Disturbance management and restoration of temperate grasslands

Research output: Other contribution to conferenceAbstract


Temperate grasslands in southern Australia are critically endangered, and remaining remnants are often degraded requiring restoration. While decades of research have identified the importance of disturbance, specifically fire, for maintaining diversity, questions remain around how to restore long unburnt, degraded grasslands. A typical restoration approach has been to reintroduce fire based on the idea that restoring a more historical disturbance regime may promote native plant diversity. Reintroducing fire has potential to improve biodiversity if native species remain in the seedbank or can disperse in from neighbouring remnants. In this talk, I will explore several lines of evidence that suggest degraded grasslands are relatively stable and likely require more than changed disturbance management to recover lost species. Firstly, a review of literature exploring changed disturbance management found few instances of improved plant diversity when management changed from introduced stock grazing to fire. Secondly, the re-introduction of cultural fire into long unburnt grasslands did not increase native plant diversity compared to adjacent unburnt plots. Finally, the combination of fire and seed addition was needed for successful seedling establishment; biomass removal without fire did not promote seedling emergence. Altogether, these results suggest degraded grasslands are seed-limited but the addition of seed without fire-promoted germination is unlikely to promote recruitment.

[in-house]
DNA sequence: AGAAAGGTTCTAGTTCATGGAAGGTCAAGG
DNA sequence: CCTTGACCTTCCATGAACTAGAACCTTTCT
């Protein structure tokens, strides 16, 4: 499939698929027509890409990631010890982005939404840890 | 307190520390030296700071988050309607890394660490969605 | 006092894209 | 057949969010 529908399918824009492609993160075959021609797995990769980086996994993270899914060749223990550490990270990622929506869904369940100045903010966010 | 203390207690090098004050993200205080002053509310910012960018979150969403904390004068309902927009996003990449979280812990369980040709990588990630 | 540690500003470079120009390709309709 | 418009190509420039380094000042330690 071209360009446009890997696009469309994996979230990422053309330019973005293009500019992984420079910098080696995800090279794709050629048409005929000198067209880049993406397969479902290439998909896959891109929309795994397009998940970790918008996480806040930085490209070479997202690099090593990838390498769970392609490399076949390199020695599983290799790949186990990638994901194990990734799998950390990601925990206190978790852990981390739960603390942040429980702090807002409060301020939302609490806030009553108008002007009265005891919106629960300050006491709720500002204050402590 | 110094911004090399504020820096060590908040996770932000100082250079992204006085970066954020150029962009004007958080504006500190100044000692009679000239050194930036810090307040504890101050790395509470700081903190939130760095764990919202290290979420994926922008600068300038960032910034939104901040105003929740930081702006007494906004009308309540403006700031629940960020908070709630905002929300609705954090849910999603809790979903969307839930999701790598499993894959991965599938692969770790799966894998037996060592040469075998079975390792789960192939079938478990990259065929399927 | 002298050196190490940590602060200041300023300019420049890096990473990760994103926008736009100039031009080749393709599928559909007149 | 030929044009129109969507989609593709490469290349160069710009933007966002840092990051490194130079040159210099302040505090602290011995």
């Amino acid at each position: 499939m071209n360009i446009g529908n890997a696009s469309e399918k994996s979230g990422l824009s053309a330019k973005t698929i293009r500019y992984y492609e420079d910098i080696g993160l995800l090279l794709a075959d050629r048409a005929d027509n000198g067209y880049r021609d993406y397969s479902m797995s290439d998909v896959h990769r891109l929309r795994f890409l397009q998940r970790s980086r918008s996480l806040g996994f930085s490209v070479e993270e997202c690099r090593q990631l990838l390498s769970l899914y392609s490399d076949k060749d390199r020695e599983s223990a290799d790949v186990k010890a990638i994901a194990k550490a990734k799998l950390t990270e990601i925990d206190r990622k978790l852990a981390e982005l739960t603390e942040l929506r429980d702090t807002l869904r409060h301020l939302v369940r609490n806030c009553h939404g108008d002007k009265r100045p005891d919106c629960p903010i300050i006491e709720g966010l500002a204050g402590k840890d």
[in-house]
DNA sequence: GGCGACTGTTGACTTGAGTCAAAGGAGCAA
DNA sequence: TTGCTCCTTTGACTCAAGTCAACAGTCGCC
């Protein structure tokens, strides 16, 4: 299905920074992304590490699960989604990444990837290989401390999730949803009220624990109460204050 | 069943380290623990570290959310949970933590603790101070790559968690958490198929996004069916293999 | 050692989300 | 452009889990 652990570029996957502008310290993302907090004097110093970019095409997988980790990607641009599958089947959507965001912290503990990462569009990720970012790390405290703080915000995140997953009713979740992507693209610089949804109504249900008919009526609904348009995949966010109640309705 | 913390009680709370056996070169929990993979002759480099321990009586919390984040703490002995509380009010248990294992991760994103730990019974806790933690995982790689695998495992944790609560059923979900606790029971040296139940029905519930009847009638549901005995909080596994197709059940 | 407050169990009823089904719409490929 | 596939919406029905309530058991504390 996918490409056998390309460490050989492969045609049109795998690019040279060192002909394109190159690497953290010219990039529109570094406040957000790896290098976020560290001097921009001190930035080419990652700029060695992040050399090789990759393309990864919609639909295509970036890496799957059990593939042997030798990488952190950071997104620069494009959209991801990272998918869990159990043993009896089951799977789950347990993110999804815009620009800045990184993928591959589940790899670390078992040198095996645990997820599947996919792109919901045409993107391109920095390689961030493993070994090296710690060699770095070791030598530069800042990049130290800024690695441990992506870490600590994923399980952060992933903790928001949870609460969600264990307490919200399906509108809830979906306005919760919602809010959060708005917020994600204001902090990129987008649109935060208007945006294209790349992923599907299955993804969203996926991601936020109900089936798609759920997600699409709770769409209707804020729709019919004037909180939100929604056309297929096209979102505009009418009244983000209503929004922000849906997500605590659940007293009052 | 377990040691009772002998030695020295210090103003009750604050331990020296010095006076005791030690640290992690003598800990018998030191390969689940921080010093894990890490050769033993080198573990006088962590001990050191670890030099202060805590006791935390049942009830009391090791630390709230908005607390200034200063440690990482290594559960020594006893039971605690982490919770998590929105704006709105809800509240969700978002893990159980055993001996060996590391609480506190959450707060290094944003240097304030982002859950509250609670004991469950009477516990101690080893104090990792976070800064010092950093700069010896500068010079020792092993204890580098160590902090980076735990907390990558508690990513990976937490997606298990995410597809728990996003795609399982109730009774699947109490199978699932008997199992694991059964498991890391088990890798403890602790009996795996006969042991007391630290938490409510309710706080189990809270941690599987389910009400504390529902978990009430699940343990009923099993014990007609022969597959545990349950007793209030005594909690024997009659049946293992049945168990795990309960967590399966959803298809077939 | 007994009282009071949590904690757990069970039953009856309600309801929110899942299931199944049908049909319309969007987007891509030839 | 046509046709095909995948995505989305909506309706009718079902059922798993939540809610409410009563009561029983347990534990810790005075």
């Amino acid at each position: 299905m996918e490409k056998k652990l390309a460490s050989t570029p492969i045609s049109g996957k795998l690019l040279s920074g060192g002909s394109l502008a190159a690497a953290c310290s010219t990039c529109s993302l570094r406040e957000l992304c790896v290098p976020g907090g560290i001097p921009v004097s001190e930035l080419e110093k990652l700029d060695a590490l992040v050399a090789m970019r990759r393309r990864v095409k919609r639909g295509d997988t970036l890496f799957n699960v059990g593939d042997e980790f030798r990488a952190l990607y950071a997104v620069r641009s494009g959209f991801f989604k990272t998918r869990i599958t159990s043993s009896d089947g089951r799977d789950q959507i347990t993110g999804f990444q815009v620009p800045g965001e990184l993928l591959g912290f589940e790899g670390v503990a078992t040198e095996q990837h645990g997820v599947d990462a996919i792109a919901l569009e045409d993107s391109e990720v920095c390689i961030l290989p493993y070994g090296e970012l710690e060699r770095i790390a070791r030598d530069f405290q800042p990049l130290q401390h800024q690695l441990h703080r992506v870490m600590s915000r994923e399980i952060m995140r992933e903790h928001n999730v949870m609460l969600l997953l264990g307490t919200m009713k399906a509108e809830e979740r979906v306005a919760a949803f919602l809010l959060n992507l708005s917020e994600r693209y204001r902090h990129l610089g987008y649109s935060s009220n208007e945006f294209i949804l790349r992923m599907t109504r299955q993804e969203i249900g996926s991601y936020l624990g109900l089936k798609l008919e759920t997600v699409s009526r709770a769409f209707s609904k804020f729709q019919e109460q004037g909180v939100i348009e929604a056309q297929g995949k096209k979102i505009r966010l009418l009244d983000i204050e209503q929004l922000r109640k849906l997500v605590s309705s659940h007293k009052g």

Original languageEnglish
Publication statusPublished - 2023
EventThe 10th World Conference on Ecological Restoration - Darwin, Darwin, Australia
Duration: 24 Sept 202302 Oct 2023


ConferenceThe 10th World Conference on Ecological Restoration
Abbreviated titleRestoration
Internet address


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